This article reviews the basic methods used in experimental myopia, from the perspective of how they can be used to provide insights into human myopia. Experimental myopia in non-human primates provides the best model for human myopia, but there is an important limitation in that all studies on experimental myopia are performed at an early developmental period, which corresponds to the early neonatal period of refractive development in humans, where the greatest plasticity is observed. Another important limitation is that the means used to induce experimental myopia are not clearly related to those which lead to human myopia. Other experimental animals deviate more markedly from the developmental patterns seen in humans and suffer from the same limitations, but all can be used to explore molecular and cellular mechanisms at a level of detail which cannot be achieved in humans. The article then considers several case studies of synergism between studies on human and experimental myopia and finally proposes a model pathway as a basis for further studies on both human and experimental myopia.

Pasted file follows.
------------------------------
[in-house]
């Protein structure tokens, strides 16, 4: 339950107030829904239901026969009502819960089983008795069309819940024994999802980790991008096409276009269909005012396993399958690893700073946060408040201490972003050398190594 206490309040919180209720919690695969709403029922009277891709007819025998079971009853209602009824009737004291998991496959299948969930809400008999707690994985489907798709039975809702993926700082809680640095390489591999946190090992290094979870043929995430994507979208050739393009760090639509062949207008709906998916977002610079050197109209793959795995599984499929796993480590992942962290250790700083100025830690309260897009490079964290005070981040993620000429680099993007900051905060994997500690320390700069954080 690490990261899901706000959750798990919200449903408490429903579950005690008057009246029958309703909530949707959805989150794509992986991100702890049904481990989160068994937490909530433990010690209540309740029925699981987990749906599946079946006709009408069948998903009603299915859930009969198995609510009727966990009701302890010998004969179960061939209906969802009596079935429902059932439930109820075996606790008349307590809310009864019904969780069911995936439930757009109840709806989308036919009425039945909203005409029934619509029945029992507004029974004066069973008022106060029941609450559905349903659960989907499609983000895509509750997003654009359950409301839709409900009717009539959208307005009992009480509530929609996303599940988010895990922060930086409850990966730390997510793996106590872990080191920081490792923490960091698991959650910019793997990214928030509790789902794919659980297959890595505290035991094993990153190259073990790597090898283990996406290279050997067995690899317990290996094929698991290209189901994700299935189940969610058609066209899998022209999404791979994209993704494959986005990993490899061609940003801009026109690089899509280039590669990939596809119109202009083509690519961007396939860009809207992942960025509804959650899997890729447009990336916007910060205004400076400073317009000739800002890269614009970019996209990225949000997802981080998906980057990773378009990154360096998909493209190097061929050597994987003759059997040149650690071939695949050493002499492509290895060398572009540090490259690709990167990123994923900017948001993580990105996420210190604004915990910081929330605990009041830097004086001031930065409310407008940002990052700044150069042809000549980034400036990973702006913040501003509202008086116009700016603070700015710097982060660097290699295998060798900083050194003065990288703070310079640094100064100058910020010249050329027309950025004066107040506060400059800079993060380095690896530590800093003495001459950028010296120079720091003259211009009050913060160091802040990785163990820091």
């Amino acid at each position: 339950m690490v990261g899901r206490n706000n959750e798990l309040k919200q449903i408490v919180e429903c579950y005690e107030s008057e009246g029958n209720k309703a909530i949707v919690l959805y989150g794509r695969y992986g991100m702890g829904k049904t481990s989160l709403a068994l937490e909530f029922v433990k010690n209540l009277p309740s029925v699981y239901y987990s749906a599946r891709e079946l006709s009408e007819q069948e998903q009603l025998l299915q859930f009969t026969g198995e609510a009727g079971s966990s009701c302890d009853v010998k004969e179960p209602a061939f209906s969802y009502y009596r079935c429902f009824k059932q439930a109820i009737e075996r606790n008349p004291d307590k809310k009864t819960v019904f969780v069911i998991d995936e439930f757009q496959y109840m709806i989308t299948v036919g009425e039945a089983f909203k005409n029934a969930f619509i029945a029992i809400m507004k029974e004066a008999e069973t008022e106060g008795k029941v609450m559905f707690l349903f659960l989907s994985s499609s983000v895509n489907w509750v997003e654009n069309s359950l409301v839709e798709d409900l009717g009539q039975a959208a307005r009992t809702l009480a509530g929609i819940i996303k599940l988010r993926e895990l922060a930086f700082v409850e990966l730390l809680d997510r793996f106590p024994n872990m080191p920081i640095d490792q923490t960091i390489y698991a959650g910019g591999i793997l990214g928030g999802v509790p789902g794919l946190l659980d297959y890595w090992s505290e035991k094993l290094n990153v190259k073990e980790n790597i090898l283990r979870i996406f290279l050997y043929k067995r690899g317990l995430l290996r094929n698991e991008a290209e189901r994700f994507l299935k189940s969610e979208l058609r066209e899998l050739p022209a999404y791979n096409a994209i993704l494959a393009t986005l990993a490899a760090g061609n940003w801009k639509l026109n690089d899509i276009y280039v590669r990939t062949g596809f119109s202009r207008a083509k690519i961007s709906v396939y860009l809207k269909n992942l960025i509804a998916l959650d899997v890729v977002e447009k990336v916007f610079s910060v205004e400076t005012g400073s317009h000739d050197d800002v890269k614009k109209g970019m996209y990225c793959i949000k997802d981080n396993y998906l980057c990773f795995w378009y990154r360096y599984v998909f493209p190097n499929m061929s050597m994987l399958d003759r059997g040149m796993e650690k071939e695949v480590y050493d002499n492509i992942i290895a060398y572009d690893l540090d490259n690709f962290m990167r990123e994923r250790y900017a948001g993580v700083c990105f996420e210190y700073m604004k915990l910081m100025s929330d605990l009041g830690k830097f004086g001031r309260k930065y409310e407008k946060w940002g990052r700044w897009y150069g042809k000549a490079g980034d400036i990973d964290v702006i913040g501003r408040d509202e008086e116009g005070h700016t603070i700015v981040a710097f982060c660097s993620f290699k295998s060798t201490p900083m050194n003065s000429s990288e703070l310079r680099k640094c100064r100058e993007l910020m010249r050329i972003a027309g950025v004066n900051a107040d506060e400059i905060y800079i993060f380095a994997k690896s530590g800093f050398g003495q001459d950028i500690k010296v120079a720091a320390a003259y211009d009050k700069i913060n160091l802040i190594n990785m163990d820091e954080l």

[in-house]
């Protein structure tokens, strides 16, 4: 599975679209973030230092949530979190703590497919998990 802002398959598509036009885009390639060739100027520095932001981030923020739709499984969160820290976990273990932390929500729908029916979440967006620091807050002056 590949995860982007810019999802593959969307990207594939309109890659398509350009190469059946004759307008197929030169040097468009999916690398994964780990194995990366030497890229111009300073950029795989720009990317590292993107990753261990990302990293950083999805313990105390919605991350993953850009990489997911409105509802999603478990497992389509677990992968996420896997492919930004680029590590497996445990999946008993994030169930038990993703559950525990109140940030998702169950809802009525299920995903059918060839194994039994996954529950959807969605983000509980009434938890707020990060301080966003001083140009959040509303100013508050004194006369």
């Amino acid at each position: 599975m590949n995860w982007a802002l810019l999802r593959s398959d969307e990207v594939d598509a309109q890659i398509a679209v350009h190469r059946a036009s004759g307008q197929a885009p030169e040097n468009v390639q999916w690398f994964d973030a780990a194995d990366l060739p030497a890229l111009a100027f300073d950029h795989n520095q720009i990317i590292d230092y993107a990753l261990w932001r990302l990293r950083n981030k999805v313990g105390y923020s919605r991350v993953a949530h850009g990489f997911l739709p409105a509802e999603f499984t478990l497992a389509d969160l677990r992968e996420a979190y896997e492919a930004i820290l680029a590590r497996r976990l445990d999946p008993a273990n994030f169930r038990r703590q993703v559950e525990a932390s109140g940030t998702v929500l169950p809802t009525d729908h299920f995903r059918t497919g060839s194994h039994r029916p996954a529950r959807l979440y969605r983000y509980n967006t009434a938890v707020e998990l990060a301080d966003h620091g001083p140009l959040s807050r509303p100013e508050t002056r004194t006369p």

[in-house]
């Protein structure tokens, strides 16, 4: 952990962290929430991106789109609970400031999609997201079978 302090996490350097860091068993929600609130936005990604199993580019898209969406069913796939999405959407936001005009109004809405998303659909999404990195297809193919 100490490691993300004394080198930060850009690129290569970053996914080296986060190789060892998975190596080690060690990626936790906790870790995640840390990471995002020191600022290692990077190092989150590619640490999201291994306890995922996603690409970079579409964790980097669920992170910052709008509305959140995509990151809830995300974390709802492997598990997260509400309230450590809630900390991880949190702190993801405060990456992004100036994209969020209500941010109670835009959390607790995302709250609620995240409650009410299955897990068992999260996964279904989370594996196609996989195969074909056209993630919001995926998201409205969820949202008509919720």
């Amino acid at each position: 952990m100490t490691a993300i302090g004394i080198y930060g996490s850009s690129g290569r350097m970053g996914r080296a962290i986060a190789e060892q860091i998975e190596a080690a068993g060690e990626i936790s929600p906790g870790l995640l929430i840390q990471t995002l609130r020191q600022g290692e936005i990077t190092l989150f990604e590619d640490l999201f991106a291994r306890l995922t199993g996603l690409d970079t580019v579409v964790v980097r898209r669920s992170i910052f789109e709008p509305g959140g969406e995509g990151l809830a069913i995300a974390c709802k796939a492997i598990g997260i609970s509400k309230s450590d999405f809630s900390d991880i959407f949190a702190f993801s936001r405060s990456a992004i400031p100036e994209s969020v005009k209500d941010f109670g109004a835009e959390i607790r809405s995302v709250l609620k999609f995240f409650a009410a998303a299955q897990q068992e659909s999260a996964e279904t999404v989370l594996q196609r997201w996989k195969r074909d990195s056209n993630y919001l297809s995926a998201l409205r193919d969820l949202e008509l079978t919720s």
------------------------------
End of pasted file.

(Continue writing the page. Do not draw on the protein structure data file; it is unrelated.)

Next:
|Title of host publication||Pathologic Myopia|
|Editors||R.F Spaide, K Ohno-Matsui, L.A Yannuzzi|
|Place of Publication||New York, USA|
|Number of pages||21|
|Publication status||Published - 2013|
Morgan, I., Rose, K. A., & ASHBY, R. (2013). Animal Models of Experimental Myopia: Limitations and Synergies with Studies on Human Myopia. In R. F. Spaide, K. Ohno-Matsui, & L. A. Yannuzzi (Eds.), Pathologic Myopia (17 ed., pp. 39-59). New York, USA: Springer.